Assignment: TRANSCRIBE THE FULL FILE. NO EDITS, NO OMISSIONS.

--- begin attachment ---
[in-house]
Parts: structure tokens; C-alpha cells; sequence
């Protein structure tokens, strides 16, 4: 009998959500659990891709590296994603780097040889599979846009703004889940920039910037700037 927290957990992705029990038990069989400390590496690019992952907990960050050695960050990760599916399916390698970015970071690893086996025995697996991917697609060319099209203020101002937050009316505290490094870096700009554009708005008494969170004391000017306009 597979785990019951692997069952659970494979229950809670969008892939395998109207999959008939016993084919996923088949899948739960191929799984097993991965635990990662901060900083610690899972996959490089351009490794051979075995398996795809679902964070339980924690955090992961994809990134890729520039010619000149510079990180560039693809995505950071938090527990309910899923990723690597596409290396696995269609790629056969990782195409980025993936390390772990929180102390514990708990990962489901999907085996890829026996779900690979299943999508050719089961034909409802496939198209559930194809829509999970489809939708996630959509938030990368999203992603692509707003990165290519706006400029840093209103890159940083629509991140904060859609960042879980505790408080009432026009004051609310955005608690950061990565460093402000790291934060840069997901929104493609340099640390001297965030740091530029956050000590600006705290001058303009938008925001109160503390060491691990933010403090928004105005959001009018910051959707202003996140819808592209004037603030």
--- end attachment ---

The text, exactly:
[in-house]
Parts: structure tokens; C-alpha cells; sequence
């Protein structure tokens, strides 16, 4: 009998959500659990891709590296994603780097040889599979846009703004889940920039910037700037 927290957990992705029990038990069989400390590496690019992952907990960050050695960050990760599916399916390698970015970071690893086996025995697996991917697609060319099209203020101002937050009316505290490094870096700009554009708005008494969170004391000017306009 597979785990019951692997069952659970494979229950809670969008892939395998109207999959008939016993084919996923088949899948739960191929799984097993991965635990990662901060900083610690899972996959490089351009490794051979075995398996795809679902964070339980924690955090992961994809990134890729520039010619000149510079990180560039693809995505950071938090527990309910899923990723690597596409290396696995269609790629056969990782195409980025993936390390772990929180102390514990708990990962489901999907085996890829026996779900690979299943999508050719089961034909409802496939198209559930194809829509999970489809939708996630959509938030990368999203992603692509707003990165290519706006400029840093209103890159940083629509991140904060859609960042879980505790408080009432026009004051609310955005608690950061990565460093402000790291934060840069997901929104493609340099640390001297965030740091530029956050000590600006705290001058303009938008925001109160503390060491691990933010403090928004105005959001009018910051959707202003996140819808592209004037603030």